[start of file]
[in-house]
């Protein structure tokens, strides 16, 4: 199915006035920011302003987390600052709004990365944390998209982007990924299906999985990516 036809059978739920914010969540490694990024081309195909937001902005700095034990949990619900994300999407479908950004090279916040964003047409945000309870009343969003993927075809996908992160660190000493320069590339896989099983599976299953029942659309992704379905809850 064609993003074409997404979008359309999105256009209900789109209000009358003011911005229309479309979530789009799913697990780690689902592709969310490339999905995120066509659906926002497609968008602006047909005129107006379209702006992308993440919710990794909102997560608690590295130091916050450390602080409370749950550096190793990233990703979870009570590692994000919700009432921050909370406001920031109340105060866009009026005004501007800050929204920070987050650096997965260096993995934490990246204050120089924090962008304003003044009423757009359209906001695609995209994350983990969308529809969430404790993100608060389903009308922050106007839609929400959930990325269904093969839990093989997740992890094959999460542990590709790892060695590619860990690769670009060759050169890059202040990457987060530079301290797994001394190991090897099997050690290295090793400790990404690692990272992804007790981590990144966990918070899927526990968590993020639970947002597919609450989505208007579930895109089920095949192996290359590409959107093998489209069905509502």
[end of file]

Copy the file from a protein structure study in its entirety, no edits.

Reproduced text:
[in-house]
């Protein structure tokens, strides 16, 4: 199915006035920011302003987390600052709004990365944390998209982007990924299906999985990516 036809059978739920914010969540490694990024081309195909937001902005700095034990949990619900994300999407479908950004090279916040964003047409945000309870009343969003993927075809996908992160660190000493320069590339896989099983599976299953029942659309992704379905809850 064609993003074409997404979008359309999105256009209900789109209000009358003011911005229309479309979530789009799913697990780690689902592709969310490339999905995120066509659906926002497609968008602006047909005129107006379209702006992308993440919710990794909102997560608690590295130091916050450390602080409370749950550096190793990233990703979870009570590692994000919700009432921050909370406001920031109340105060866009009026005004501007800050929204920070987050650096997965260096993995934490990246204050120089924090962008304003003044009423757009359209906001695609995209994350983990969308529809969430404790993100608060389903009308922050106007839609929400959930990325269904093969839990093989997740992890094959999460542990590709790892060695590619860990690769670009060759050169890059202040990457987060530079301290797994001394190991090897099997050690290295090793400790990404690692990272992804007790981590990144966990918070899927526990968590993020639970947002597919609450989505208007579930895109089920095949192996290359590409959107093998489209069905509502």